The History of Cigarette Packaging
Cigarettes have long been part of global and American culture. From its early beginnings as a “harmless,” even “healthy” pastime to its current recognition as a less-than-desirable hobby, cigarettes are not going anywhere any time soon, for better or for worse. One of the interesting things to consider, however, is how cigarette packaging has evolved since the introduction of cigarettes to the greater American markets. Let’s take a look.
Early On: 1920s – 1930s
Cigarettes were initially marketed as a trendy pastime. One of the ad campaigns run by Lucky Strike in the 1930s asked consumers, “Do You Inhale?” as if to imply that if you didn’t partake in cigarette smoking, you simply weren’t part of the “in” group. The cigarette packaging reflected this as well. Illustrations of fit, young military men were often used to show that smoking cigarettes was manly, and even patriotic. Lucky Strike cigarettes ran ads featuring its cigarette packaging as well as beautifully illustrated, voluptuous, rosy-cheeked women to show that all the most attractive people were enjoying a cigarette on the daily.
World War II
Cigarette smoking was a common pastime for soldiers during WWII, despite the fact that these men needed to be in prime physical shape. The science was simply not known at the time. Cigarette packaging was used as a way to encourage the public to purchase war bonds, with companies like Lucky Strike and Camel running cigarette packaging and ad campaigns designed to show the public that our young men, who smoked frequently, were the epitome of health and stoicism, and you could be too, if only you would purchase a pack and a war bond.
The Hippie Era – 1960s
Cigarette packaging switched over from illustrated packs featuring dashing young soldiers to a more clean-cut, word-focused cigarette packaging style. Marlboro cigarettes adopted its famous font and red-and-white theme, while Virginia Slims entered the market, often using slim, swanky women with beehive hairdos and diamond rings to entice that audience to partake in purchasing cigarettes.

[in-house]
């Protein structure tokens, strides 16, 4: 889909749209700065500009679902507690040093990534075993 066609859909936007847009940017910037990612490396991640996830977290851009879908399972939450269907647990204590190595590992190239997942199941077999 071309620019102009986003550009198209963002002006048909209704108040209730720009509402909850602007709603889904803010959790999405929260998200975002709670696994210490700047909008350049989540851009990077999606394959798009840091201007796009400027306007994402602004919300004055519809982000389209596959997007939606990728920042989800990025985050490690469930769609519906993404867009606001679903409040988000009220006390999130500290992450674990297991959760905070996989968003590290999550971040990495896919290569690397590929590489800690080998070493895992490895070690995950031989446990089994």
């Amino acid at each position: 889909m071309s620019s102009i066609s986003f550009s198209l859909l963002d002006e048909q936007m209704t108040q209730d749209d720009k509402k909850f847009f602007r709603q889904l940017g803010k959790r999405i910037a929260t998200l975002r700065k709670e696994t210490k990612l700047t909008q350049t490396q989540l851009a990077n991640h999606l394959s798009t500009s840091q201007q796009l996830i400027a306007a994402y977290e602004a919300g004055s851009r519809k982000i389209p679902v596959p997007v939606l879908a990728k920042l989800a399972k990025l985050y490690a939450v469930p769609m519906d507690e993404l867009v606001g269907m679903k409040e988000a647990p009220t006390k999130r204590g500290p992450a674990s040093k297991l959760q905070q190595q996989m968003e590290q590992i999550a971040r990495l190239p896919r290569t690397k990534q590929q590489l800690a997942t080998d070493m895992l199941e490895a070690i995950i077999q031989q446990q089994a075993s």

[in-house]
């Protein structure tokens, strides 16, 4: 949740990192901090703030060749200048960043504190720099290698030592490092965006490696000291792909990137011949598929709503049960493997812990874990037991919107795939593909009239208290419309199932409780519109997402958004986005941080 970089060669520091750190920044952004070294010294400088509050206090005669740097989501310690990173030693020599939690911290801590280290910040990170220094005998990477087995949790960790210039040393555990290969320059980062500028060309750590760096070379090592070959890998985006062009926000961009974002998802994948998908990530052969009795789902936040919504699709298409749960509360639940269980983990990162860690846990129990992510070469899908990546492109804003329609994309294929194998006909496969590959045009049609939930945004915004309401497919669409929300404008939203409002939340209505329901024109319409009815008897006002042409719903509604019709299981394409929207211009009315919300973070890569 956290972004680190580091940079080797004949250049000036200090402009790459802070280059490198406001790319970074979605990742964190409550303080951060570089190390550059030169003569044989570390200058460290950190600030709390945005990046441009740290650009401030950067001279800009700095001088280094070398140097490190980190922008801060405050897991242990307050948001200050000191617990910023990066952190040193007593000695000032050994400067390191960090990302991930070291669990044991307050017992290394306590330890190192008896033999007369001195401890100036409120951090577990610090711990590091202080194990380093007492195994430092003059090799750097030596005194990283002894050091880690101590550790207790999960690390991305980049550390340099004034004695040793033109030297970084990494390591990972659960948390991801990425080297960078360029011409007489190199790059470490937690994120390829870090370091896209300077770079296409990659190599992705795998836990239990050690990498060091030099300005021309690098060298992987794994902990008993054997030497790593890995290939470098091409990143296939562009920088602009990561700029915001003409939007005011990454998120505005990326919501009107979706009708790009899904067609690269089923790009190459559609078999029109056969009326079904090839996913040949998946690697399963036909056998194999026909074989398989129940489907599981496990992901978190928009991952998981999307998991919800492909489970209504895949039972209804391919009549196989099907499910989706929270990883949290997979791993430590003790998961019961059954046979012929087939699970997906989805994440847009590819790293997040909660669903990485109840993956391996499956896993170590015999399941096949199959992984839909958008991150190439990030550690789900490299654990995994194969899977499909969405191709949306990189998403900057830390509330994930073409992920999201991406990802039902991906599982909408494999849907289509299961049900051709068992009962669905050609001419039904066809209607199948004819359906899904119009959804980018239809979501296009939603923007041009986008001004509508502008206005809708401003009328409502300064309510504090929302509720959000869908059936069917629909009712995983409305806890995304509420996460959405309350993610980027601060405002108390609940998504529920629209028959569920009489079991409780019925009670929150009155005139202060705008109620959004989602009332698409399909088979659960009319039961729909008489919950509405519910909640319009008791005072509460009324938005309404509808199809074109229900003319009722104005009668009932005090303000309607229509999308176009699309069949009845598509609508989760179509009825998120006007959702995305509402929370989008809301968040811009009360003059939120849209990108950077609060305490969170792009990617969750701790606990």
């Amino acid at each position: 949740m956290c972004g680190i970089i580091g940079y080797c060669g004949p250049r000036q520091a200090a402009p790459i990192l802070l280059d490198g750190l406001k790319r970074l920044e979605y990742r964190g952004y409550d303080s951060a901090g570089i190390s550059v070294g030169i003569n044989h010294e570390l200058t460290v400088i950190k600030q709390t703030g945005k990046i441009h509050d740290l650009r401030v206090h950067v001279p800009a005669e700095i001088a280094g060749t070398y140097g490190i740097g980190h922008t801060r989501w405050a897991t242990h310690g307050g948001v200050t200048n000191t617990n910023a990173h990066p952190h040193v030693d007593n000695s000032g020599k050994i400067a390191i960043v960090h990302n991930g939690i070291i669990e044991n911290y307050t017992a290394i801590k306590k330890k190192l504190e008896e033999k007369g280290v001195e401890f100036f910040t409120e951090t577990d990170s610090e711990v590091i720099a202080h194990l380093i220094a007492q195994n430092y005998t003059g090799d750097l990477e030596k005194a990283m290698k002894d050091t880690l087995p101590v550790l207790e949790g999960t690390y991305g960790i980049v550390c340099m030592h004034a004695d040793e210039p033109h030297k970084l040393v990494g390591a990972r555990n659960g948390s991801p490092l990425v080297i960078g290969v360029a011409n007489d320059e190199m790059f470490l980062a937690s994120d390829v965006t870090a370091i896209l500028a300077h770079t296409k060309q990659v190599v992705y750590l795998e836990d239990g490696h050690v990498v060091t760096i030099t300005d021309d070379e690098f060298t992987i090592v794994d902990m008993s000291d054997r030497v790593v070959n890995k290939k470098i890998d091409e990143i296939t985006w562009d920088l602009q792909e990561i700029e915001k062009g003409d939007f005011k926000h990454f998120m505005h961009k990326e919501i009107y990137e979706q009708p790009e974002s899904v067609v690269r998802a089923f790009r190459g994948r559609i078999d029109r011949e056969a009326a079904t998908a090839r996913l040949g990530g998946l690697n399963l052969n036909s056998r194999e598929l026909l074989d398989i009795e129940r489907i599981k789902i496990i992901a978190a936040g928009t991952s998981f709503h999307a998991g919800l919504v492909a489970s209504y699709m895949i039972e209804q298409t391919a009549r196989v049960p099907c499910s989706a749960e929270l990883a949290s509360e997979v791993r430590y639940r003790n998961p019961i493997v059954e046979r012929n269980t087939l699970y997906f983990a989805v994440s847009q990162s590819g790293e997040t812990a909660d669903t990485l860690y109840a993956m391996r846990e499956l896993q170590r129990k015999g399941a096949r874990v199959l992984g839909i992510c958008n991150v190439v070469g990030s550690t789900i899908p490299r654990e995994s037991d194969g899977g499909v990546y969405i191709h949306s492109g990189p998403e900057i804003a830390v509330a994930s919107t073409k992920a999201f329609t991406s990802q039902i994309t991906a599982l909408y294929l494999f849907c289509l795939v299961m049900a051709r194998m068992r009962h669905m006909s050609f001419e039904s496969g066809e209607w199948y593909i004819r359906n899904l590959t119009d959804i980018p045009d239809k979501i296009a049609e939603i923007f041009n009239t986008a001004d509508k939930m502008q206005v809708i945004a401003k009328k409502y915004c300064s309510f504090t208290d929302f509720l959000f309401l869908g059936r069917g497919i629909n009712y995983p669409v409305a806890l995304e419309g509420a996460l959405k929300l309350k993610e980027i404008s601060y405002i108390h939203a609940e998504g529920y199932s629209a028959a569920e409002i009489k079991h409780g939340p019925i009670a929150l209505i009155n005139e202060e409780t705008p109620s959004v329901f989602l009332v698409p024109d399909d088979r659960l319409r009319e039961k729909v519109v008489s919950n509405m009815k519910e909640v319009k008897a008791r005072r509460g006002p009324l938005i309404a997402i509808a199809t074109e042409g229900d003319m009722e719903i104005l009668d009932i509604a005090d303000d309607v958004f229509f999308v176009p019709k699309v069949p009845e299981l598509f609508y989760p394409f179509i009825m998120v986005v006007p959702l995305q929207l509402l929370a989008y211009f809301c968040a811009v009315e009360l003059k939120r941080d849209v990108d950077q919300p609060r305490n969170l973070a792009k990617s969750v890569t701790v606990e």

The Joe Camel Era – 1980s
From 1988 to 1997, Camel cigarettes used a mascot, Joe Camel, as the mainstay of its cigarette packaging. Joe Camel was the epitome of “cool,” for the time period, a quirky camel illustration who often wore funky sunglasses or other funky attire as part of his illustration. However, in 1997, an internal investigation of Camel cigarettes found that Camel was intentionally using its cigarette packaging as a way to market cigarettes to youths, something that the Surgeon General and lawmakers eventually deemed illegal.
The Present – 2000s
Since the outlawing of Joe Camel on cigarette packaging, global lawmakers and health professionals have teamed up to use cigarette packaging as a positive force in getting youth and adults alike to either steer clear of smoking or quit altogether. All cigarette packaging must now contain multiple, easy-to-read warnings stating that smoking cigarettes will cause cancer, amputation, and a multitude of other horrible side effects. Likewise, many cigarette brands are now required to use gruesome pictures and colors of the side effects of smoking as their cigarette packaging.